Coastal Delta Flood Risks

Skagit Delta Flood Outlook: Greater Risks Where River Meets Sea

Skagit Delta Already Vulnerable to Coastal Flooding
Rising Sea Levels Increase Vulnerability
Delta Flood Risk Includes Groundwater Flooding
Rising Sea Levels Increase Fresh Groundwater Levels
Climate Change Increases Skagit Delta Flood Risks
Coastal Conditions that Increase Flood Risks
Sinking Shorelines
Storm Events
Rising Sea Levels
Connecting Sea Level Rise with Consequences for Coastal Flooding

Skagit Delta Already Vulnerable to Coastal Flooding

Lowland areas in the Skagit Delta are vulnerable to coastal flooding in addition to river flooding because they reside below the average high tide level of Puget Sound (Figure 1). Dike structures shown in red keep high tide waters from flooding the area.

Figure 1: Current extent of high tide if there were no dikes.

Figure 1: Current extent of high tide if there were no dikes.

 

 

 

 

 

 

 

 

 

 

 

Lowland areas in the Skagit Delta are vulnerable to coastal flooding in addition to river flooding because they reside below the average high tide level of Puget Sound (Figure 1). Dike structures shown in red keep high tide waters from flooding the area.

Rising Sea Levels Increase Vulnerability

New data and refined models of projected sea level inundation, provide insight to likely changes in flooding, ponding and drainage. For example, if we add sea level rise for the year 2100 to the current level of Highest Observed Water (HOW), the tide would overtop the present levee configuration, flooding the low areas (Figure 2). Red areas are flooded up to 3.3 feet, yellow to 6.5, light green to 9.8, and light blue areas to 13 feet of water during a high tide event.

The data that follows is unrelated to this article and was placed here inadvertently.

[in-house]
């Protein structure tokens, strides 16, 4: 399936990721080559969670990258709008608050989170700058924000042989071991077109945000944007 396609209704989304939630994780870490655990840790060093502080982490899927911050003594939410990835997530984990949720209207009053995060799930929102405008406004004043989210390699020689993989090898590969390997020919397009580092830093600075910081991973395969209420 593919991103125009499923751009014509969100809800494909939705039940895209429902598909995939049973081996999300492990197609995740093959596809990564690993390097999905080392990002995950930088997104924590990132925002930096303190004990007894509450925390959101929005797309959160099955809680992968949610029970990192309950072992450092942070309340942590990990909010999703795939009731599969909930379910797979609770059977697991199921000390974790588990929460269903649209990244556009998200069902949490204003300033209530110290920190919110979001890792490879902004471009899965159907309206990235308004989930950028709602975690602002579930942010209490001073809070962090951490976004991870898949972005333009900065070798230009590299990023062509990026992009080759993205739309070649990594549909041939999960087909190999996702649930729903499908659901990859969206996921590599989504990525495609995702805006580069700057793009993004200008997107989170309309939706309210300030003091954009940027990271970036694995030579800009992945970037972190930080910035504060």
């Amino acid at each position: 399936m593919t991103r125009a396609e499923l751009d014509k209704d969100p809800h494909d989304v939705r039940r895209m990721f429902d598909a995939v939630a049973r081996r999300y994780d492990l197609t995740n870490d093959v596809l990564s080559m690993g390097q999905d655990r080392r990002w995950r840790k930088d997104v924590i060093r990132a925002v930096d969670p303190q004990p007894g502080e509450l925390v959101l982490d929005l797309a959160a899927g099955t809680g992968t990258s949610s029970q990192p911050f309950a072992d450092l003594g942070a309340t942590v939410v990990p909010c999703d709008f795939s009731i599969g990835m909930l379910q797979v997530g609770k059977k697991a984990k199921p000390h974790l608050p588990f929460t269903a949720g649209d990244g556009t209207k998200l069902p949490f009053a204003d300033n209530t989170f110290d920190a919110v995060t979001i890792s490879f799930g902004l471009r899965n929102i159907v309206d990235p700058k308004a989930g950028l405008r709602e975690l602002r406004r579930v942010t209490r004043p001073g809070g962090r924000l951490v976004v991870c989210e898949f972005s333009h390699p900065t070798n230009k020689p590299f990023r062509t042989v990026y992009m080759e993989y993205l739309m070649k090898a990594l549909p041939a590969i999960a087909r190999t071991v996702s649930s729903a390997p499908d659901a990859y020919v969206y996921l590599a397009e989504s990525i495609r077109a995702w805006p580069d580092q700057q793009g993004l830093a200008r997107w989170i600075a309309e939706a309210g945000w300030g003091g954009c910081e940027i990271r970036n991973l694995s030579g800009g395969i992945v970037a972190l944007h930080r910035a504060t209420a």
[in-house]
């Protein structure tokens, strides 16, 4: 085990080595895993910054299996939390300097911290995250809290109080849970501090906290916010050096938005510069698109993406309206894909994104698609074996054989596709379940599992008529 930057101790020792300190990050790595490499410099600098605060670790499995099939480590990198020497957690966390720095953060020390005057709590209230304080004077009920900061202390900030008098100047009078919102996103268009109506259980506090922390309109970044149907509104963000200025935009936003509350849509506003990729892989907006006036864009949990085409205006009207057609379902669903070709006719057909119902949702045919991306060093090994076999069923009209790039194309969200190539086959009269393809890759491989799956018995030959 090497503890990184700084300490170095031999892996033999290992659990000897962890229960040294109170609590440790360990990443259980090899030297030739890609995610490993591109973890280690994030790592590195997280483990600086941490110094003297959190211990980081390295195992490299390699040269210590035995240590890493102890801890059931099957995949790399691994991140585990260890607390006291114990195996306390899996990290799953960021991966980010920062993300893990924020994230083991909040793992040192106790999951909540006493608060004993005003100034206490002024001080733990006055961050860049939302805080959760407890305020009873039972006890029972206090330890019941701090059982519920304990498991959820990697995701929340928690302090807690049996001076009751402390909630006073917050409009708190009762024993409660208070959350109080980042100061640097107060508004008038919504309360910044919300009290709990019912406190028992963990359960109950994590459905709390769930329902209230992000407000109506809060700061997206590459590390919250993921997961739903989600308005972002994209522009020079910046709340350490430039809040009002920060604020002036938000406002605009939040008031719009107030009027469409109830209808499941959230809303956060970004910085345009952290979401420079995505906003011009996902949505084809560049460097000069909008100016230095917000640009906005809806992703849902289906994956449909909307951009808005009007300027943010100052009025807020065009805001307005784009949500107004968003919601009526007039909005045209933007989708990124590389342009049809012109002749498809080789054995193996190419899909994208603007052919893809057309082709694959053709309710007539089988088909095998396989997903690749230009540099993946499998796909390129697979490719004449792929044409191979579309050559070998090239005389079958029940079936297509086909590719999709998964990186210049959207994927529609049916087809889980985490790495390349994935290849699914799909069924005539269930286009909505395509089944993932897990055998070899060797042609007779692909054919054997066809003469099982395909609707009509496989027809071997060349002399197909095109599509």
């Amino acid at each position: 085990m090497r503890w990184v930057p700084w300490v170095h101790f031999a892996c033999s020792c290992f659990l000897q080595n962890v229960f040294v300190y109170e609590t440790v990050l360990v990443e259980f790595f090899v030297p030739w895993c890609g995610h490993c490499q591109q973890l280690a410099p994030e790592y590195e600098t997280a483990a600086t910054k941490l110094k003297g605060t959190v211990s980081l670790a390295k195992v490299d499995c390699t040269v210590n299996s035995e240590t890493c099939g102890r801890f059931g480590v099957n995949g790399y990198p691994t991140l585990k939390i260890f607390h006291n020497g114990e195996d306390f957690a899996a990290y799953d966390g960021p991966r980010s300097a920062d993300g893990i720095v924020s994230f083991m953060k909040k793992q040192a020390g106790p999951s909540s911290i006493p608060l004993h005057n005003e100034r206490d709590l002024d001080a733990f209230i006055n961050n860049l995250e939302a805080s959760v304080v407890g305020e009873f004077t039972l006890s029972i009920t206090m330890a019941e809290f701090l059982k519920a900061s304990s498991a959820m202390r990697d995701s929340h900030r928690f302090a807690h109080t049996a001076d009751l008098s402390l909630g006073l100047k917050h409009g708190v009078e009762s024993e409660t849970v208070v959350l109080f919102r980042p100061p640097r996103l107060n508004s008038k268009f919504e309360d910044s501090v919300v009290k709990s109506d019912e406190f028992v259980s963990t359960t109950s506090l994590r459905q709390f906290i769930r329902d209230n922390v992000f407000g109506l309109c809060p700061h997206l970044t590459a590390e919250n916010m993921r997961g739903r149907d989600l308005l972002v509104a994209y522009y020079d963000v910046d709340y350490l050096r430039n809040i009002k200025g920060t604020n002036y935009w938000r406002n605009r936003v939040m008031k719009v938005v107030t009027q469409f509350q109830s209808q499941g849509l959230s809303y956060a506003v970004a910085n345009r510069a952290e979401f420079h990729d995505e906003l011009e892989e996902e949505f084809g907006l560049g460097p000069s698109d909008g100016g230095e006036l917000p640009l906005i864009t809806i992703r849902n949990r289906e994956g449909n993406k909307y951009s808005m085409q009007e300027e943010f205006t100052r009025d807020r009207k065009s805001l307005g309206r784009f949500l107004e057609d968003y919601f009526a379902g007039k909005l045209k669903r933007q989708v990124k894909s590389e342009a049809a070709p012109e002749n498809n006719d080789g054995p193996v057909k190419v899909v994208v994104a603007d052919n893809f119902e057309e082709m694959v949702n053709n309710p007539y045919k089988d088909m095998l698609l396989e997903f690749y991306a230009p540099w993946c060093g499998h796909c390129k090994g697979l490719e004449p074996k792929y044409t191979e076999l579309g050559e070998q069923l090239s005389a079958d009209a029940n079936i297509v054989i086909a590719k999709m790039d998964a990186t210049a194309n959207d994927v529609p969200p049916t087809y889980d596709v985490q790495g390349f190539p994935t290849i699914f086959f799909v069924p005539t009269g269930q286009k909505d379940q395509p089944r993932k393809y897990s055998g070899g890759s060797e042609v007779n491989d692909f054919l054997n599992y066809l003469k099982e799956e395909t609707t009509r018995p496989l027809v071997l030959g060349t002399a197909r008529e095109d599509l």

Figure 2: Future projected extent and depth of an extreme high tide with the current dike system.

Figure 2: Future projected extent and depth of an extreme high tide with the current dike system.

 

 

 

 

 

 

 

 

 

 

Delta Flood Risk Includes Groundwater Flooding

The level of Puget Sound, regular tidal variation, precipitation and river flows currently affect groundwater levels, ponding and drainage (Figures 3 and 4).

Figure 3. Tidal pumping at Skagit well. Increases in tides also increase fresh groundwater levels, as shown by the effect of tidal height (blue) on groundwater well levels (red) located more than half a mile from the shoreline in the Skagit delta. Source: Savoca et al, 2009.

Figure 3. Tidal pumping at Skagit well. Increases in tides also increase fresh groundwater levels, as shown by the effect of tidal height (blue) on groundwater well levels (red) located more than half a mile from the shoreline in the Skagit delta. Source: Savoca et al, 2009.

 

 

Figure 4. Areas in red depict where fresh groundwater surfaces.

Figure 4. Areas in red depict where fresh groundwater surfaces.

 

Rising Sea Levels Increase Fresh Groundwater Levels

Rising groundwater levels increase areas of surface ponding and create challenges for gravity-fed drainage systems on the delta. Figure 4 displays a model of the projected change in depth of fresh groundwater below the land surface in the Skagit delta from August 2007 and February 2008 to the same months in 2100 given a climate change scenario of a 1.0 meter rise in sea level.

poster6-fig4

Figure 5. In coastal areas increasing sea levels (tidal or climate-related) push fresh groundwater closer to the surface and may also make it brackish.

 

Climate Change Increases Skagit Delta Flood Risks

The Skagit delta, from below Mt. Vernon to Puget Sound, is where the river is heavily influenced by the tide. The most dangerous floods occur in the delta and upstream when both the river and Puget Sound are high at the same time. Coastal storms and low pressure events increase local sea levels, and when they occur at the same time as a river flood, can substantially increase flood damage. Figure 3 shows the impacts of an extreme flood (100-yr flood event) accompanied by a storm surge of 1.5 feet.

Figure 6. Modeled impacts for an extreme flood, assumes flooding is due only to overtopping of levees. Red outline: flooded area. Blue shading: deeper water. Source: Hamman et. al (in preparation).

Figure 6. Modeled impacts for an extreme flood, assumes flooding is due only to overtopping of levees. Red outline: flooded area. Blue shading: deeper water. Source: Hamman et. al (in preparation).